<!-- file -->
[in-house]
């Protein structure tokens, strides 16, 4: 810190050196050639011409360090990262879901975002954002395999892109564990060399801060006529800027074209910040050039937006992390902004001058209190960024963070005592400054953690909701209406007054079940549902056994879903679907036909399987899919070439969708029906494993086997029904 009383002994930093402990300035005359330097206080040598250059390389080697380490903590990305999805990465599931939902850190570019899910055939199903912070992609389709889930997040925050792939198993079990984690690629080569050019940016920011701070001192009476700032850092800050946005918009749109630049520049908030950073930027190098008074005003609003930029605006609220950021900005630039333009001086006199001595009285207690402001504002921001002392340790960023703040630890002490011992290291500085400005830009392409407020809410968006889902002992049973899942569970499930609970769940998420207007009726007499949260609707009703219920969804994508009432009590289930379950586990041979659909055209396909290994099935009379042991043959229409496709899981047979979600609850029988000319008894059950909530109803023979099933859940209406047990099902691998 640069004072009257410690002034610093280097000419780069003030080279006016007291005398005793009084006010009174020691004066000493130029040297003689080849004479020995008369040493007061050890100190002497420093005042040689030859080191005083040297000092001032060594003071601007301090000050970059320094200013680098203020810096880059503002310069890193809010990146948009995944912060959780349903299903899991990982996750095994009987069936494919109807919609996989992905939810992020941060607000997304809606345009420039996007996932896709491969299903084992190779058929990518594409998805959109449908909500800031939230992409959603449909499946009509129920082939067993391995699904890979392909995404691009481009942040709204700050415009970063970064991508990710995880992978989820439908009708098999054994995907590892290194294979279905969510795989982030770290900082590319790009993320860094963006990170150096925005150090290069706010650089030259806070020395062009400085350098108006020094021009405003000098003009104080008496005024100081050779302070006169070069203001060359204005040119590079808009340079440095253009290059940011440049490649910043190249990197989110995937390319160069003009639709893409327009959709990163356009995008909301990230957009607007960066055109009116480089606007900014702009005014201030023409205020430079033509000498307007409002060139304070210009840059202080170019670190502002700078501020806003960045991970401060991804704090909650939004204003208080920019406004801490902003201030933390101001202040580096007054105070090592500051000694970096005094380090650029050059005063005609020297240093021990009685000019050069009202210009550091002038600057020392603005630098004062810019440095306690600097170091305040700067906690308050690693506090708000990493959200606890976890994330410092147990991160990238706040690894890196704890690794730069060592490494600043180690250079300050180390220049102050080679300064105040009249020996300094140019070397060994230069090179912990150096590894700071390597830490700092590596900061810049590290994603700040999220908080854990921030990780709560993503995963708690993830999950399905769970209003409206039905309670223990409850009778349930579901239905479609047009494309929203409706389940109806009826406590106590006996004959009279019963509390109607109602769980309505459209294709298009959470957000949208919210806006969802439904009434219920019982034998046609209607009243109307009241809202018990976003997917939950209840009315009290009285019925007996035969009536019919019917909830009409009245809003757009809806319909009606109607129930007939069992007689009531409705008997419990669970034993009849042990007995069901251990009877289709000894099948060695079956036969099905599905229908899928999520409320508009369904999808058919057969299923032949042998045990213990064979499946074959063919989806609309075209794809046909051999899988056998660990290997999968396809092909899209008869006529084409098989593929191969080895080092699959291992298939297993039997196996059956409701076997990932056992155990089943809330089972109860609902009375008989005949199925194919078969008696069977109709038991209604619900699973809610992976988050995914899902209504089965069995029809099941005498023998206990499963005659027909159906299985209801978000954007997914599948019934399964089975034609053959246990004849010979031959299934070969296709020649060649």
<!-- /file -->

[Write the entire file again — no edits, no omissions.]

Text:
[in-house]
């Protein structure tokens, strides 16, 4: 810190050196050639011409360090990262879901975002954002395999892109564990060399801060006529800027074209910040050039937006992390902004001058209190960024963070005592400054953690909701209406007054079940549902056994879903679907036909399987899919070439969708029906494993086997029904 009383002994930093402990300035005359330097206080040598250059390389080697380490903590990305999805990465599931939902850190570019899910055939199903912070992609389709889930997040925050792939198993079990984690690629080569050019940016920011701070001192009476700032850092800050946005918009749109630049520049908030950073930027190098008074005003609003930029605006609220950021900005630039333009001086006199001595009285207690402001504002921001002392340790960023703040630890002490011992290291500085400005830009392409407020809410968006889902002992049973899942569970499930609970769940998420207007009726007499949260609707009703219920969804994508009432009590289930379950586990041979659909055209396909290994099935009379042991043959229409496709899981047979979600609850029988000319008894059950909530109803023979099933859940209406047990099902691998 640069004072009257410690002034610093280097000419780069003030080279006016007291005398005793009084006010009174020691004066000493130029040297003689080849004479020995008369040493007061050890100190002497420093005042040689030859080191005083040297000092001032060594003071601007301090000050970059320094200013680098203020810096880059503002310069890193809010990146948009995944912060959780349903299903899991990982996750095994009987069936494919109807919609996989992905939810992020941060607000997304809606345009420039996007996932896709491969299903084992190779058929990518594409998805959109449908909500800031939230992409959603449909499946009509129920082939067993391995699904890979392909995404691009481009942040709204700050415009970063970064991508990710995880992978989820439908009708098999054994995907590892290194294979279905969510795989982030770290900082590319790009993320860094963006990170150096925005150090290069706010650089030259806070020395062009400085350098108006020094021009405003000098003009104080008496005024100081050779302070006169070069203001060359204005040119590079808009340079440095253009290059940011440049490649910043190249990197989110995937390319160069003009639709893409327009959709990163356009995008909301990230957009607007960066055109009116480089606007900014702009005014201030023409205020430079033509000498307007409002060139304070210009840059202080170019670190502002700078501020806003960045991970401060991804704090909650939004204003208080920019406004801490902003201030933390101001202040580096007054105070090592500051000694970096005094380090650029050059005063005609020297240093021990009685000019050069009202210009550091002038600057020392603005630098004062810019440095306690600097170091305040700067906690308050690693506090708000990493959200606890976890994330410092147990991160990238706040690894890196704890690794730069060592490494600043180690250079300050180390220049102050080679300064105040009249020996300094140019070397060994230069090179912990150096590894700071390597830490700092590596900061810049590290994603700040999220908080854990921030990780709560993503995963708690993830999950399905769970209003409206039905309670223990409850009778349930579901239905479609047009494309929203409706389940109806009826406590106590006996004959009279019963509390109607109602769980309505459209294709298009959470957000949208919210806006969802439904009434219920019982034998046609209607009243109307009241809202018990976003997917939950209840009315009290009285019925007996035969009536019919019917909830009409009245809003757009809806319909009606109607129930007939069992007689009531409705008997419990669970034993009849042990007995069901251990009877289709000894099948060695079956036969099905599905229908899928999520409320508009369904999808058919057969299923032949042998045990213990064979499946074959063919989806609309075209794809046909051999899988056998660990290997999968396809092909899209008869006529084409098989593929191969080895080092699959291992298939297993039997196996059956409701076997990932056992155990089943809330089972109860609902009375008989005949199925194919078969008696069977109709038991209604619900699973809610992976988050995914899902209504089965069995029809099941005498023998206990499963005659027909159906299985209801978000954007997914599948019934399964089975034609053959246990004849010979031959299934070969296709020649060649």